Buying property at auction

Property auctions can be a great place to pick up a 'bargain', whether you are looking for a home or an investment.

As well as being a quick and relatively hassle free way to buy a home, no driving around viewing endless houses, no negotiations, and no last minute fall through if the house sellers get a better offer, the auction process is easy. You simply look through the auction catalogue, find a property you like, arrange a viewing and do some research, and show up prepared on auction day.

However, buying at a property auction does require careful planning. Thousands of properties are sold at auction in the UK every year – and many are BMV (below market value), meaning there are plenty of bargains to be snapped up. So, remember to do your homework carefully – unlike buying through an estate agent, you cannot change your mind if you later discover something bad about the property. It is your job to find out everything that you can before the auction begins.

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It's important to view a property prior to bidding at auction, and with that in mind our viewing checklist can help you to remember all the relevant questions that you will need to ask.

In essence, there are three steps to successfully buying property at auction, which are:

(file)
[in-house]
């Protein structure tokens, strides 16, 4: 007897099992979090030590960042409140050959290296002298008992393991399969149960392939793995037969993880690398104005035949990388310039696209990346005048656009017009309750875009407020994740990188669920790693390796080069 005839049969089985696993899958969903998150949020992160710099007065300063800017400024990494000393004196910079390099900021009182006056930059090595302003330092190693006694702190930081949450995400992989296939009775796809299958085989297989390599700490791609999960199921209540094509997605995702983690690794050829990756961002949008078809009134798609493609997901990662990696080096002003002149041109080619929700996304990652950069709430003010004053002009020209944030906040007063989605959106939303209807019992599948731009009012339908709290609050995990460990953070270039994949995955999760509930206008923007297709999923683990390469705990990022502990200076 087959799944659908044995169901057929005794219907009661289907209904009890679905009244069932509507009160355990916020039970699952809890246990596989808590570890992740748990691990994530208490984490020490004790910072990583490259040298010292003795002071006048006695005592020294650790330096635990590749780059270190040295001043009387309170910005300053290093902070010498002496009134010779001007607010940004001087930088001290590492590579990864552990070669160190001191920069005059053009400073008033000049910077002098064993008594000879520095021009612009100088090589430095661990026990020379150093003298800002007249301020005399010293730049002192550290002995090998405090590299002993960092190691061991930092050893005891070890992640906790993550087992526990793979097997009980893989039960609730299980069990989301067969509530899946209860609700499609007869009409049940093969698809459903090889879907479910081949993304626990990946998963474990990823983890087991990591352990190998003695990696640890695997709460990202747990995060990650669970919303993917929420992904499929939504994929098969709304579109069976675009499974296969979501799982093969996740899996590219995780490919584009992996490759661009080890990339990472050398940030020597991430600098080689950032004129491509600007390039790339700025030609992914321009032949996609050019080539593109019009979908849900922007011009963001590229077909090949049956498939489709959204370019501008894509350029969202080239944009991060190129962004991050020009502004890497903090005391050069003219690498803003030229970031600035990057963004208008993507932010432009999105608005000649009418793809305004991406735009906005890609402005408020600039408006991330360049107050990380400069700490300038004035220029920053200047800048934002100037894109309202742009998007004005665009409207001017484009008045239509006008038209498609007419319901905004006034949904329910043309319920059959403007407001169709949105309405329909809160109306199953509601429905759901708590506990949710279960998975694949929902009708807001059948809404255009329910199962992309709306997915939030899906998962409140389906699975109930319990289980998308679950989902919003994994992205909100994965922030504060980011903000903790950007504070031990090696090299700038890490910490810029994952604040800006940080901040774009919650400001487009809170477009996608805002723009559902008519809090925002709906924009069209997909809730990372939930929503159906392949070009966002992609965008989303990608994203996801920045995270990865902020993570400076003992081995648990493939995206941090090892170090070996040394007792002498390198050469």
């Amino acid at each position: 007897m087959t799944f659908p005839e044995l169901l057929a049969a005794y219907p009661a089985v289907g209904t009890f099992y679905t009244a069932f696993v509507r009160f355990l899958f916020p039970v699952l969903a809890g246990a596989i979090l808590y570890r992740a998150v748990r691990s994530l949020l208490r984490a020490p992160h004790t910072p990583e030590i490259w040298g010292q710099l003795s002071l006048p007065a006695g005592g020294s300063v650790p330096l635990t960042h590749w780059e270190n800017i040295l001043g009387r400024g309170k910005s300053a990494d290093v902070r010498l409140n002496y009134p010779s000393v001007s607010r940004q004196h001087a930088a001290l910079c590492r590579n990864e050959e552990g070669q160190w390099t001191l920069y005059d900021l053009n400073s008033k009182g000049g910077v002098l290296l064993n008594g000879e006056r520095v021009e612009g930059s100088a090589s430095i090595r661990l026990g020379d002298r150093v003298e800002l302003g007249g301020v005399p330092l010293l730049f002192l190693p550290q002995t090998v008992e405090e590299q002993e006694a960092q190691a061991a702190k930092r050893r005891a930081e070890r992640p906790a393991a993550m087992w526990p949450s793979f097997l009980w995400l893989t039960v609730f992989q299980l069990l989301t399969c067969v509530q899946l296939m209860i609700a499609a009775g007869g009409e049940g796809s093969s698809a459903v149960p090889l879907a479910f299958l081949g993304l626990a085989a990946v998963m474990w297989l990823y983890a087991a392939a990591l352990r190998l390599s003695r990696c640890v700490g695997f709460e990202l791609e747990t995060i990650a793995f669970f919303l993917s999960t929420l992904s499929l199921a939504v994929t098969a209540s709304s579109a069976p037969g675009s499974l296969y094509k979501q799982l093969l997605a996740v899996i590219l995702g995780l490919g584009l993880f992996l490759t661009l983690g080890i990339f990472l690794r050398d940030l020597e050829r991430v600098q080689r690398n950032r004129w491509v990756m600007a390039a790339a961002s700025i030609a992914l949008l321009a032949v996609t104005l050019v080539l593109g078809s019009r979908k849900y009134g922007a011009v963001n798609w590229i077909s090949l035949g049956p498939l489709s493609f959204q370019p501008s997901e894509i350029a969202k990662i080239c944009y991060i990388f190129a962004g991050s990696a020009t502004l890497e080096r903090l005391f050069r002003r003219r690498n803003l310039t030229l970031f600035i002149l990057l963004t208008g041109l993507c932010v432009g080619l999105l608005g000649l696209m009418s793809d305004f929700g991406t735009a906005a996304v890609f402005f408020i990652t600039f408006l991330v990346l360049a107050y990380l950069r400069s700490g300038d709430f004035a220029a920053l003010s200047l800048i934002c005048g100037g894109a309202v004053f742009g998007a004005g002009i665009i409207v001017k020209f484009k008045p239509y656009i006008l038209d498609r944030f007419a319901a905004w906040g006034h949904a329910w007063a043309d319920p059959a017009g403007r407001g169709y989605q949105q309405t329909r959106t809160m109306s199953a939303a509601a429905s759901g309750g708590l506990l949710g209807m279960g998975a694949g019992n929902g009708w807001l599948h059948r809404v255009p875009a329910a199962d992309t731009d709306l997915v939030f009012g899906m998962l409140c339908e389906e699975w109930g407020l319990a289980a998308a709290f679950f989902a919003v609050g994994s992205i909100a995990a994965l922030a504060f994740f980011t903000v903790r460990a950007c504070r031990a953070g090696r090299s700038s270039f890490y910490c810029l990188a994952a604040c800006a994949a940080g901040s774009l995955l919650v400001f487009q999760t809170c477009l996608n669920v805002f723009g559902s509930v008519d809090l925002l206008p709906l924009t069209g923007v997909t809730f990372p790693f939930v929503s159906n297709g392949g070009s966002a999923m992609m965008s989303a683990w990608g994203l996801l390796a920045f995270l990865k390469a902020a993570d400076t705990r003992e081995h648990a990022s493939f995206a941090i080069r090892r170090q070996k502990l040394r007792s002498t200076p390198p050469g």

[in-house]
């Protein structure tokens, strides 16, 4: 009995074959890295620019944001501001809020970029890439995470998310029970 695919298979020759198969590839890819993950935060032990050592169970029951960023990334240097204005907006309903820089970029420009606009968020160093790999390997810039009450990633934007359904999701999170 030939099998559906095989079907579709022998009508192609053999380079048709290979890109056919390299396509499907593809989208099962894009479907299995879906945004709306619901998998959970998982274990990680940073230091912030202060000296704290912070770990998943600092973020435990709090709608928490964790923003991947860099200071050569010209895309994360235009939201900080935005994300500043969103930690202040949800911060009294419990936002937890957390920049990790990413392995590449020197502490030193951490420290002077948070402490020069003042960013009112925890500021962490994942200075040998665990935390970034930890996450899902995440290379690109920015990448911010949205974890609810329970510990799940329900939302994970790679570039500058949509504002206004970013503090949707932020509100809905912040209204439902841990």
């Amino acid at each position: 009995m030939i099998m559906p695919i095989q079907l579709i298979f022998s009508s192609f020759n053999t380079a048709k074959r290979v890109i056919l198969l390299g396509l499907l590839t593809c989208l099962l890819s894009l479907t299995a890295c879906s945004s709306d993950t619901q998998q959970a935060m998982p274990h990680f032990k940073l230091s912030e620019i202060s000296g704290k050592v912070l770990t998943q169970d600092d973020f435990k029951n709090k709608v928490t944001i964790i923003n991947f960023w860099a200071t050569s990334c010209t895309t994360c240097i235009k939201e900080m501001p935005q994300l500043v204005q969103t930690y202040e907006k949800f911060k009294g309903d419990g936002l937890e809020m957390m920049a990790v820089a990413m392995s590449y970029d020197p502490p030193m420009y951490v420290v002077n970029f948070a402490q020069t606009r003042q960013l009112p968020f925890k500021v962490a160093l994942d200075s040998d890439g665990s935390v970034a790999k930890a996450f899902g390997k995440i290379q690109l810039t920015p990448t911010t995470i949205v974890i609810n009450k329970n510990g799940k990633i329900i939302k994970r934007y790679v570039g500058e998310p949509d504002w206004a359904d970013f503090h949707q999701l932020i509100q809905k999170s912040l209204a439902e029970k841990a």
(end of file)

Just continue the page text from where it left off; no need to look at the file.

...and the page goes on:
Preparation: The research you should do, and arrangements to make before you go

    Know-how: Making sure you understand how auctions work

    Auction day: What to do when you get there

 

Before the auction make sure you have the following information to hand:

• Lot number
• Property description

• Guide price

• Important notice to bidders

• Memorandum of sale

• General conditions of sale

Other procedures you need to be aware of:

• Registration
• ID requirements
• Paying the deposit and payment method
• Signing the memorandum of sale
• The responsibility of insurance for the property

The guide price is simply the auctioneer's indication of what property might reach and it will usually sell above this mark. The guide price is not to be confused with the reserve price that is the lowest price the vendor will accept. And, remember, the guide price can change at any point, so keep in touch with the auctioneer right up until the auction day itself. On the morning of the auction (or last thing on the day prior to the auction) it is worth calling the auctioneers and checking that the property your wish to bid for has not been withdrawn or already sold.

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